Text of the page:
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Smile for Leonardo!

Leonardo da Vinci was fascinated with faces. Students view faces similar to those Leonardo drew in preparation for making original self-portraits.

  • Grade 2
    Grade 3
    Grade 4
  • 30 to 60 minutes
  • Directions

    1. Introduce students to Leonardo da Vinci, an artist fascinated with human idiosyncrasies. He filled notebooks with his sketches of facial features. Inform students that in this lesson they will use Leonardo's observational techniques to inspire self-portraits. First provide class time and resources for students to investigate da Vinci's live and artistic career. What type of artist was da Vinci? Where was he from? What was his childhood like? What other artists may have influenced his career? In small groups, students discuss their findings.
    2. Students view their own faces in mirrors. Ask them to think about something that makes them really happy. They'll see a smile forming, and all of the changes in faces that accompany the smile: cheeks rise, and eyes may close slightly, creating laugh lines. These lines, which extend down from one's nose on either side of the mouth, will deepen, and dimples may form. What other changes can be seen? Ask each student to make a list of changes they see in the mirror with each new facial expression.
    3. Ask students to think about something that elicits a sad emotion. How does the facical expression change? Challenge students to try making faces that show other emotions, such as surprise or indignation.
    4. On white construction paper, students use Crayola® Washable Markers to draw their faces showing one of the experimental emotions. As students look at their reflections in the mirrors, have them draw so what them see, keeping focused on facial details. Encourage students to refer to their notes as needed.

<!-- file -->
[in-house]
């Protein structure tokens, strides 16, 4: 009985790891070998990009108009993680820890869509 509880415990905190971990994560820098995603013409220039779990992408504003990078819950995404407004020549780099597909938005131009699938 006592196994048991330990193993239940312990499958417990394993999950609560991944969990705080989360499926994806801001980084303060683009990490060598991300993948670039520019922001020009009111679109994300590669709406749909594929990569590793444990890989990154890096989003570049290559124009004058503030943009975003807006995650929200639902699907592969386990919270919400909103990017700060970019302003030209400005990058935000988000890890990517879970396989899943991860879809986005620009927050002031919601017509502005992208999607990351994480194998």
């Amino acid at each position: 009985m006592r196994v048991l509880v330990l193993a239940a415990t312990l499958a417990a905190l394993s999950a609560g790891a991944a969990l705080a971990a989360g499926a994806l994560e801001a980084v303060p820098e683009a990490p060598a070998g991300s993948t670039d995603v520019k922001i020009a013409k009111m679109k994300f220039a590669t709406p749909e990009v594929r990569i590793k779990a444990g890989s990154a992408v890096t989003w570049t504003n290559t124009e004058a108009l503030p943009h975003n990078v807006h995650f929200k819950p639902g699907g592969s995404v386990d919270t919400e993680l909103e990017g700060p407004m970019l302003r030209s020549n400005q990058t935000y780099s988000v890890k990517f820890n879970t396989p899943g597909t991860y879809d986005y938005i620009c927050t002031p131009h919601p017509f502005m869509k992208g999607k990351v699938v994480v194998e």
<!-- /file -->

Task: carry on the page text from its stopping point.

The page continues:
5. Students color their portraits with Crayola Construction Paper Crayons.
    6. Once self-portraits are complete, ask students to write a short paragraph identifying their facial expression, describing what they incorporated into the artwork to show that expression and how their self-portraits art similar to, or different from, da Vinci's style. Assist with writing as needed.
    7. Post student artwork and writing pieces on a classroom bulletin board or in a school corridor.
  • Standards

    LA: Read and comprehend informational texts, including history/social studies, science, and technical texts, at the high end of the grade level text complexity band independently and proficiently.

    LA: Write informative/explanatory texts to examine a topic and convey ideas and information clearly.

    LA: Engage effectively in a range of collaborative discussions (one-on-one, in groups, and teacher-led) with diverse partners on grade level topics and texts, building on others’ ideas and expressing their own clearly.

    LA: Report on a topic or text, tell a story, or recount an experience with appropriate facts and relevant, descriptive details, speaking clearly at an understandable pace.

    VA: Use art materials and tools in a safe and responsible manner.

    VA: Use visual structures of art to communicate ideas.

  • Adaptations

    Possible classroom resources include: Who Was Leonardo da Vinci? by Roberta Edwards; Leonardo da Vinci for Kids: His Life and Ideas, 21 Activities by Janis Herbert; Leonardo Da Vinci: Artist, Inventor, and Renaissance Man by Roberta A. Koestler-Grack; Leonardo da Vinci by Kathleen Krull.

    daVinci was known for his drawings of his own inventions. He was particularly interested in flying machines. Encourage students to investigate daVinci's flying machine drawings. Ask students to invent a flying machine that is different from anything they have ever seen. Display student illustrations and written descriptions of their original flying machines.

    Leonardo's Mona Lisa may be the most famous painting of all time. Part of the fascination with this painting lies in the model's half-smile. Encourage students to draw a personal version of the Mona Lisa. Create a thought bubble that shows what she is thinking!

    Students work in teams of two. One student sketches two portraits of their partners. The first portrait is of the partner smiling. The second is of the partner frowning. Analyze the portraits. How are they similar? How are they different?


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  • Creativity.
  • Capacity.
  • Collaboration.
  • Change.
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